1. Connecting stakeholders working in the One Health space. We can do more together. The OHC has held two international who’s who in One Health webinars to meet the One Health community’s insatiable appetite to know who is doing what for One Health and to connect them all to work together. It provides a who’s who on the One Health webpage and maintains a Global One Health Community listserv sharing information in a One Health Happenings newsletter. The long-term goal is to facilitate interactions of organisations working in parallel paths, each with its unique strengths, toward a common endpoint of human, animal and planetary health and wellbeing; to form a synergistic, global (One Health) alliance. Toward that end the OHC partnered in 2016 with the One Health Platform and the One Health Initiative to create an annual, global One Health Day celebrated each year on 3 November. The inaugural One Health Day 2016 saw over 155 global events in over 35 countries;
  2. Educating about One Health and One Health Issues. The OHC identifies gaps and issues that need more attention and hosts global educational webinars. It also provides its online webinar platform for unincorporated One Health groups that do not otherwise have a means to share their One Health educational actions with a larger global audience; and
  3. Nurturing the next generation of One Health leaders. This priority takes two forms:
  • Primary/secondary education: the commission believes very strongly that humanity will never overcome many of its global ‘wicked’ problems without reframing its attitudes about our human place in the ecological continuum on Earth. A One Health Education Task Force (OHETF) formed in late 2015 to discover how to educate on One Health and One Health issues starting very early in children’s lives through to adulthood. In 2016 the OHC created an ongoing initiative, ‘Preparing Society to Create the World We Need through One Health Education’, and is actively seeking funding to develop teacher workshops and team-developed One Health curricula. This is another reason that the OHC advocates so strongly for involvement of social scientists. We’ll never get anywhere without them; and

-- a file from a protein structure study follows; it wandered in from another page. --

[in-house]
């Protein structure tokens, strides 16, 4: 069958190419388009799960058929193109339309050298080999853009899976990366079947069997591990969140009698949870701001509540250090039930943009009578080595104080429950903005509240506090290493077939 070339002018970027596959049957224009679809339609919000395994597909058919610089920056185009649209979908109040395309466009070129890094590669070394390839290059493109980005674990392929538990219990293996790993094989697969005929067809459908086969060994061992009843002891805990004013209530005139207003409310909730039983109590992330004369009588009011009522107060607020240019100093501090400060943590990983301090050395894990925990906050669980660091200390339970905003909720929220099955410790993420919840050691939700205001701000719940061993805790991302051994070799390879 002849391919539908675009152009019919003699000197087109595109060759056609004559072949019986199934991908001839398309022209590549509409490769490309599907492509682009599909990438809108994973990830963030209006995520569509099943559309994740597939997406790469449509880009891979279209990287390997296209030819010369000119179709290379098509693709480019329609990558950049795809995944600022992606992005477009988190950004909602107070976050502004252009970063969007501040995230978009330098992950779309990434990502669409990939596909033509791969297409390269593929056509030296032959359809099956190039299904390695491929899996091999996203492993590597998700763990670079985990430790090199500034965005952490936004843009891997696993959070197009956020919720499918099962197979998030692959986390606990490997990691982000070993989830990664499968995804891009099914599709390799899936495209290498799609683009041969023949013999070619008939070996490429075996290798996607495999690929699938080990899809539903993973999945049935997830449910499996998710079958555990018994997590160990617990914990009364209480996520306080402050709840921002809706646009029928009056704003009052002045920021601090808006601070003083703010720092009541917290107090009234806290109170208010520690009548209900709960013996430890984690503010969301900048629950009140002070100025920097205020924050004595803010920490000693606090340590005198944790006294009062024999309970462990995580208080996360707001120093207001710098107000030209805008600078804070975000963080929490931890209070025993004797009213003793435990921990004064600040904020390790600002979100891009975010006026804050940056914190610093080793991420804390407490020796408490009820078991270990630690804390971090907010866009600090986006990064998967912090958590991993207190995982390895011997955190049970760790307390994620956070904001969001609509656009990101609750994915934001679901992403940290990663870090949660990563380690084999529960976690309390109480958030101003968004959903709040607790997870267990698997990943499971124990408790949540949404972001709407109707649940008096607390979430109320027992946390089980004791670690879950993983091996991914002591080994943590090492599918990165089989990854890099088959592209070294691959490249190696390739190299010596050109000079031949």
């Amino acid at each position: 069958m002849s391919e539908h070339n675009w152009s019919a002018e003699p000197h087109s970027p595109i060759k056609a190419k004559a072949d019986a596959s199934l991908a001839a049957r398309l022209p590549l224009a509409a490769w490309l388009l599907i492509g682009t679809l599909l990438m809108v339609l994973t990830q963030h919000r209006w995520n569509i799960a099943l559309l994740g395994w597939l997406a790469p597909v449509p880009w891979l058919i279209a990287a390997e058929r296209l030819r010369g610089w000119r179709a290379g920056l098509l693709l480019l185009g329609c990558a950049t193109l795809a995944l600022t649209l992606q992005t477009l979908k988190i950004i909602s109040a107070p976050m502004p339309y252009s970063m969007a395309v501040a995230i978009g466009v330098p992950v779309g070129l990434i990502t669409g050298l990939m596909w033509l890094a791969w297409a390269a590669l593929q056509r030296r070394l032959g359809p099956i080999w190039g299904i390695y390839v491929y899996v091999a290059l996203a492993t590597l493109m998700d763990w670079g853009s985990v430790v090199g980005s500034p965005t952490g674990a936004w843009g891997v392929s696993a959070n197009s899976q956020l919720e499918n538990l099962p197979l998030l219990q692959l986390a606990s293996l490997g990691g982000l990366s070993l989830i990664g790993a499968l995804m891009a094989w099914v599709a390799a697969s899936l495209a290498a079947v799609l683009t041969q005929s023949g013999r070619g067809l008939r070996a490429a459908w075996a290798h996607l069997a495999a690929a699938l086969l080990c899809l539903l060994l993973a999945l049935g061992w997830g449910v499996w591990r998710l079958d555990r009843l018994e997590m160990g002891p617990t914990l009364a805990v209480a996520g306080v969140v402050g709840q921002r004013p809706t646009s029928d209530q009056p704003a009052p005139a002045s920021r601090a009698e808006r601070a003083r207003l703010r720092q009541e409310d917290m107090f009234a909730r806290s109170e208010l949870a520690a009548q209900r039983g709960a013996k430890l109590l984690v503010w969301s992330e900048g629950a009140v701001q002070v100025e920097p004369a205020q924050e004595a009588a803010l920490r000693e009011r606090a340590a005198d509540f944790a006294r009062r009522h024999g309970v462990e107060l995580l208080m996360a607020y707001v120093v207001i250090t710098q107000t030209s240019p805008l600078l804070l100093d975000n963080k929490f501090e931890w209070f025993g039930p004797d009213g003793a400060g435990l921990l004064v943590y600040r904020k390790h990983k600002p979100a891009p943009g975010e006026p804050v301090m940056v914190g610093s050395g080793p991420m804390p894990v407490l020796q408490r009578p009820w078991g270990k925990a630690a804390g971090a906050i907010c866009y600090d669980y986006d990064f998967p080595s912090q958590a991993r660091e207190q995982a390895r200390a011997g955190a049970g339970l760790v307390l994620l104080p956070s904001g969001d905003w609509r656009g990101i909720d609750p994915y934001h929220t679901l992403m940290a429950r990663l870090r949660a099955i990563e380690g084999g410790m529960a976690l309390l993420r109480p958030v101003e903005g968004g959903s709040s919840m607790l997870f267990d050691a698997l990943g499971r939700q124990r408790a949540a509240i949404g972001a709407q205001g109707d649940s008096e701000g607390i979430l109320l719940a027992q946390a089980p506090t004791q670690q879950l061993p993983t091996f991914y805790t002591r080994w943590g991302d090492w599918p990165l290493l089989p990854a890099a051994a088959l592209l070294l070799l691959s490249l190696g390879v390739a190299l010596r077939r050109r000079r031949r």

• Nurturing undergraduate, graduate and professional students working for One Health: in 2015 the OHC brought student representatives from animal, environmental/ecology and human health domains onto its board of directors as full voting board members. (A position is being held for a student from the plant domain when such a student emerges). The OHC provides these students with an online meeting platform, webpages, a student listserv and encouragement for student-led One Health projects with the intention of facilitating the formation of relationships across professions very early in their careers. Those student representatives have now formed an independent Students for One Health (SOH) organisation for which the OHC will serve as a parent organisation. The first SOH Executive Council has recently been selected by students. These are our future global leaders.

The One Health concept is not owned by any profession or country or region; “It is an all-inclusive, co-equal endeavour that belongs to all of humanity.” Mary Echols, 2009 (

The OHC leads with passion and conviction in partnership with all One Health advocates on what we believe is a path to achieving the UN Sustainable Development Goals, to planetary health, and to global security. One Health truly is a ‘ray of hope’ for the future.


Cheryl Stroud, DVM, PhD

Executive Director

One Health Commission


This article will appear in issue 24 of Pan European Networks: Science & Technology, which will be published in September.

Pan European Networks Ltd